Saturday, May 15, 2010

Stewartia

Stewartia

The Camellias hardy deciduous cousins; the Stewartias are native to temperate regions of Asia and the U.S. They generally leaf out at a time normal for most trees in the spring and are very attractive at all seasons.
They like mulch and cool, moist, fertile, light, well drained soil with abundant organic matter. However they will grow however somewhat slower on just about any well drained soil that is not prone to drought. The Stewartias grow well in both sun or part shade except for S. malacodendron that should not be in full sun in the South. Stewartia pseudocamellia can also scorch in sun if it is very hot however this generally only happens in the Midwest and Deep South or where heat is reflected off concrete.
Pruning is not generally needed other than training when young and limbing up to show off the bark.
Propagation can be either from stratified seeds soaked in water for 24 hours before sowing, or by 4 inch softwood cuttings in summer. Stewartias like to be moved about as much as Hickories; and trees planted small while still dormant in early spring establish much faster than larger trees. Stewartias do not normally get attacked by insect pests or diseases.

Stewartia koreana ( Korean Stewartia )
A moderate growing dense canopied tree native to southern China and Korea. It can reach up to 15 x 10 feet in 10 years; 27 x 17 feet in 20 years and eventually 40 feet or more. The largest trees ever recorded reach as large as 80 x 35 feet with a trunk diameter up to 20 inches. The fastest recorded growth rate is 3 feet.
The leaves are oval with toothed edges, they reach up to 5 x 3 inches in size.
The foliage usually turns to scarlet red in autumn, however in mild winters may be evergreen. This tree leafs out very early in spring.
The flowers are white with golden anthers and have jagged edged petals. They are up to 4 inches across and the trees stay in bloom for up to 2 weeks.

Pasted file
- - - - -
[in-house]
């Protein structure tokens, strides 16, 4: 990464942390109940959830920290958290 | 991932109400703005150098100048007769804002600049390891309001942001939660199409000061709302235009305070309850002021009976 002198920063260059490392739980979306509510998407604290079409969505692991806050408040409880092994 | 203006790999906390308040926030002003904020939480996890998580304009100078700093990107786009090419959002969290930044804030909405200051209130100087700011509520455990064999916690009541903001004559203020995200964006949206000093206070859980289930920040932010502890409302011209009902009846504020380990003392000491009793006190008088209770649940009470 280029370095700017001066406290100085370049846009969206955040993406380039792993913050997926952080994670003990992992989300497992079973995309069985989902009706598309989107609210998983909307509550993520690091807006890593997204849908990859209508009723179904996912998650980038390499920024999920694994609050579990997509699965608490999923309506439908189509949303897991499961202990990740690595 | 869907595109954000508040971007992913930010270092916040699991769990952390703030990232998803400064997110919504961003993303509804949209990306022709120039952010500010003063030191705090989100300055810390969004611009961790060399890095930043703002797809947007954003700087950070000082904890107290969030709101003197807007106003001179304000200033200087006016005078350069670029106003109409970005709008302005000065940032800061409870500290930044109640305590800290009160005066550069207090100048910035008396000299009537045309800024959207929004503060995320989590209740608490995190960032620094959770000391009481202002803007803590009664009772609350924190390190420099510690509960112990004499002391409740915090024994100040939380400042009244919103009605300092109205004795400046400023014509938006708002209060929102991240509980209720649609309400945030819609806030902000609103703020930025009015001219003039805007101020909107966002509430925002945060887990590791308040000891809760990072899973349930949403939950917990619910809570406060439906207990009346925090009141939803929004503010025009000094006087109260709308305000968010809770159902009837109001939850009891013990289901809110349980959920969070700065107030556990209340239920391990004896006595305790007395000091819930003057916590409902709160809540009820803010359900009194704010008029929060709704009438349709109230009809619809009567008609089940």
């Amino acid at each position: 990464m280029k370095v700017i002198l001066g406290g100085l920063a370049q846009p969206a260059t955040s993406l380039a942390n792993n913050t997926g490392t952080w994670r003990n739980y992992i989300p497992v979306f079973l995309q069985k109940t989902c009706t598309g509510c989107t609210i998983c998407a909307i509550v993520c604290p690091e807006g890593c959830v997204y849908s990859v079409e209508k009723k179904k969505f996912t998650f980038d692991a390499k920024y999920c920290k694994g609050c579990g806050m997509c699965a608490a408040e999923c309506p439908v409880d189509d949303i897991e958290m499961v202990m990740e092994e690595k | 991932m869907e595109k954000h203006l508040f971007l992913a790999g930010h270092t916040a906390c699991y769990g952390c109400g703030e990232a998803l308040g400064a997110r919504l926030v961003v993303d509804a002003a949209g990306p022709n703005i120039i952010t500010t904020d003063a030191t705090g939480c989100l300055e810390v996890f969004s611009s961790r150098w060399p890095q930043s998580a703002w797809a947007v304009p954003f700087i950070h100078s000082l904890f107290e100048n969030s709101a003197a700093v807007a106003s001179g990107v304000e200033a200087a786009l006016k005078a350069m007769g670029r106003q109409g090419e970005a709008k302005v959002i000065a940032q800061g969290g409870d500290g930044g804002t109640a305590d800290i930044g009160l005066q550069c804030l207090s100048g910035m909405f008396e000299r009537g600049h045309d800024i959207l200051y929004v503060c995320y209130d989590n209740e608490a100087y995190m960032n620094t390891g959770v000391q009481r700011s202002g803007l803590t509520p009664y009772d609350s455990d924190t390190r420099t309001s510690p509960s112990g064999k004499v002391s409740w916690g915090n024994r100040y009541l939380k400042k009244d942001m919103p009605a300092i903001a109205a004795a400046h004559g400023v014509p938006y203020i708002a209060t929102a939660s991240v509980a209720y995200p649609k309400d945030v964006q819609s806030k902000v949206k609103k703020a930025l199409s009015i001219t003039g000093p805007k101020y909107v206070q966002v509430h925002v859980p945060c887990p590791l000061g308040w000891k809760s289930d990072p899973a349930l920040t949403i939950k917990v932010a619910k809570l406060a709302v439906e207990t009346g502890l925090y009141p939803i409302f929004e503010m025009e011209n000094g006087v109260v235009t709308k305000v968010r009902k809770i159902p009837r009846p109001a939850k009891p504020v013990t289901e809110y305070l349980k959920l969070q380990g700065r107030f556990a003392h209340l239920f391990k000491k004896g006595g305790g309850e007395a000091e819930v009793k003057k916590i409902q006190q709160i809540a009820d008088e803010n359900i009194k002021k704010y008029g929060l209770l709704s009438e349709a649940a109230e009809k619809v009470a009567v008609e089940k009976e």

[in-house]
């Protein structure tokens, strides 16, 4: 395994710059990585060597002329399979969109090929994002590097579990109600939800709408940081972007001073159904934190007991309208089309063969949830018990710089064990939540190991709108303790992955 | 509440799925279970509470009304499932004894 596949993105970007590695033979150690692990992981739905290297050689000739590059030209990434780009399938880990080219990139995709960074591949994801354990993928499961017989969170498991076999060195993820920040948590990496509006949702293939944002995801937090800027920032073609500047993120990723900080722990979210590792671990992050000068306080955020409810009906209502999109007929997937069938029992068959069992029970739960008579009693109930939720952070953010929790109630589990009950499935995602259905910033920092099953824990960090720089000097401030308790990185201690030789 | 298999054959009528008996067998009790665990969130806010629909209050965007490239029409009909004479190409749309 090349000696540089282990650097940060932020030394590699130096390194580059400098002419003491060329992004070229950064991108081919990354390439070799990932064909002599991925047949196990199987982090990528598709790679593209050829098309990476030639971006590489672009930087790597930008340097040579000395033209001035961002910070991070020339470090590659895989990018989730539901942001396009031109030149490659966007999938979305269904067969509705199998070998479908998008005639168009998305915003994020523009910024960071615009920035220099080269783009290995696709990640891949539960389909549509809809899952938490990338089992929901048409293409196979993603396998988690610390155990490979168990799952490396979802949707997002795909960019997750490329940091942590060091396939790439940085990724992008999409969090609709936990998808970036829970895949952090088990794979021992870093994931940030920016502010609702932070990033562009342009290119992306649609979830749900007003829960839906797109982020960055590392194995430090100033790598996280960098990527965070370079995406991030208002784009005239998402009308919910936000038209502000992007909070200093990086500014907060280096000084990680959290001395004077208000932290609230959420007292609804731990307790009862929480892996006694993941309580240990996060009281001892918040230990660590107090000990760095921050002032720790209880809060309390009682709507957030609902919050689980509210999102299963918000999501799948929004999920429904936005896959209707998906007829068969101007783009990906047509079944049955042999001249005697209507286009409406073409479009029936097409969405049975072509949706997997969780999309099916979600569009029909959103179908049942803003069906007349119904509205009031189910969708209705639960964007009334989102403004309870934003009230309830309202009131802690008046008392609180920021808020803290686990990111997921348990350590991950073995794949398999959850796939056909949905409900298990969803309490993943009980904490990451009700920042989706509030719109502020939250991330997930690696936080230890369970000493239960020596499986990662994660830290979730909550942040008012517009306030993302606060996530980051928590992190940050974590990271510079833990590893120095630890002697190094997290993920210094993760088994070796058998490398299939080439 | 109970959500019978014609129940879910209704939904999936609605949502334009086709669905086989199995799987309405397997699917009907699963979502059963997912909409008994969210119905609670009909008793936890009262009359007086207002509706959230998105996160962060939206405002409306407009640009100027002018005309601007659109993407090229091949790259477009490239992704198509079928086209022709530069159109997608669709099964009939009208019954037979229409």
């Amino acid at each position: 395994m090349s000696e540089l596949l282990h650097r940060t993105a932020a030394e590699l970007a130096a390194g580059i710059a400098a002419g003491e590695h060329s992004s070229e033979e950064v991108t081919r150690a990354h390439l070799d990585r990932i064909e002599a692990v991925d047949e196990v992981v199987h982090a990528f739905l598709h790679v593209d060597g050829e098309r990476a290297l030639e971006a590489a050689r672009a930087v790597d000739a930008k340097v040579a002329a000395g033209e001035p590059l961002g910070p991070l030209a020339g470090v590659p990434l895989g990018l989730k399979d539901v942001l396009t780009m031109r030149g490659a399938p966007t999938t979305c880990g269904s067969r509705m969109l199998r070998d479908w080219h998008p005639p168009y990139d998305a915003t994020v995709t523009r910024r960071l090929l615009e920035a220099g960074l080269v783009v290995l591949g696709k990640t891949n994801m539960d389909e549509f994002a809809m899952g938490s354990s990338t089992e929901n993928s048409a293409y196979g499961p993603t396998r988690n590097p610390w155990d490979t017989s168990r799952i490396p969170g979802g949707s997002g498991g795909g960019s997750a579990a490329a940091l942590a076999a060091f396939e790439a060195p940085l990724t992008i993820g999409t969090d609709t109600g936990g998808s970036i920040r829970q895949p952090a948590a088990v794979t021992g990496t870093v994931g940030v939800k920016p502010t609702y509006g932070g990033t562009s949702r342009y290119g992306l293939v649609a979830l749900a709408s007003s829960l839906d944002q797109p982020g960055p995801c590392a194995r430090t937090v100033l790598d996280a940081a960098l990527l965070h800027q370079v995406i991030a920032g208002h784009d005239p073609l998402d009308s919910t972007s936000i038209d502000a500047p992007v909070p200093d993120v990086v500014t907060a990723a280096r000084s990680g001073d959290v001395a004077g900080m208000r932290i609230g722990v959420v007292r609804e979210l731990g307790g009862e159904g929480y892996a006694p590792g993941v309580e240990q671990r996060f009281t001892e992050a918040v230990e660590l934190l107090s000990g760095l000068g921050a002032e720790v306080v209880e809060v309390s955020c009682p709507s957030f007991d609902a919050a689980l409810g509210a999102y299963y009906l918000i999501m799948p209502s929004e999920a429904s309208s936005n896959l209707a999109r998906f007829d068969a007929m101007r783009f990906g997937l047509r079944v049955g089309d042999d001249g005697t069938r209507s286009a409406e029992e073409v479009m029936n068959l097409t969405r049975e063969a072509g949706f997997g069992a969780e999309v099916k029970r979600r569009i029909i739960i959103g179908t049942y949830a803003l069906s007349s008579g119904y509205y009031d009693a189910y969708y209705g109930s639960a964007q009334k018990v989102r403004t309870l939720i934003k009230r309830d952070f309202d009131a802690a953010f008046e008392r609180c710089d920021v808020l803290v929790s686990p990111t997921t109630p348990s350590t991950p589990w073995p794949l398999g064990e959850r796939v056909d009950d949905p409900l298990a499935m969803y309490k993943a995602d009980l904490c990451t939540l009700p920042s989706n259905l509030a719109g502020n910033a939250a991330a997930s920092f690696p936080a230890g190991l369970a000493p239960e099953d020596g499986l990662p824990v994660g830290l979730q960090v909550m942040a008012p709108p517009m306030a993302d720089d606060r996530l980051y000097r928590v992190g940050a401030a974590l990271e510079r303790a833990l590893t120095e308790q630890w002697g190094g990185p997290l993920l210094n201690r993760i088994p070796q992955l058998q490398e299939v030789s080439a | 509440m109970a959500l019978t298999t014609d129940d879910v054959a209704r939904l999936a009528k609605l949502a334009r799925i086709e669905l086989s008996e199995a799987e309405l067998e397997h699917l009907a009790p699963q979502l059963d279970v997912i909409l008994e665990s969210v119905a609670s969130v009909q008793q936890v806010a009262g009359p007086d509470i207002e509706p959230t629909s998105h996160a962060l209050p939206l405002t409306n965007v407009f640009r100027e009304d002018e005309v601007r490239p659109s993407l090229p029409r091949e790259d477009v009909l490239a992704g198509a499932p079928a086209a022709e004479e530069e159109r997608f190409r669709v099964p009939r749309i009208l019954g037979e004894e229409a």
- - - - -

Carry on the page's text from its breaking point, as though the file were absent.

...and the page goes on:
Hardy zones 4 to 9. It has been known to self seed in New Jersey and possible elsewhere in the Mid Atlantic.


* photos taken on Apr 23 2017 @ Brookside Gardens, Wheaton, MD

* photo taken on May 27 2017 @ Meadowlark Botanical Gardens, Vienna, VA


Stewartia malacodendron ( Silky Camellia )
The common name is a bit confusing however the Stewartias are hardy, deciduous relatives of the Camellias. It is also sometimes known as the "Virginia Stewartia".
A very beautiful, small tree reaching a maximum size of 23 x 23 feet in 20 years and rarely maturing much larger ( record is 40 x 40 feet with trunk 0.5 feet across ).
The new leaves and shoots are downy and the foliage matures to lush deep green above ( ans still downy below ) in summer and turning attractive deep red in autumn. The finely-toothed, elliptic leaves are up to 5 x 2 inches in size.
The white, summer flowers are carried singly and have blue-gray anthers and purple stamens. They are up to 4 inches across and are borne in July and August.
The fruits are a woody red-brown capsule up to 0.5 inches across.
The bark is smooth and dark green turning silvery-pink to cinnamon and still smooth on very old trees.
Hardy from zone 6 to 9. It prefers cool, deep, very acidic, rich, well drained soil, mulched roots and a site protected from wind. This very ornamental tree actually seems better adapted to areas somewhat north of its native range of rich forests in the southeast U.S. It grows well in warmer parts of Massachussets however is often difficult to grow in the extreme heat of the southeast. Growing best in zone 7, the summers in the Pacific Northwest and western Europe are too cool for this beauty.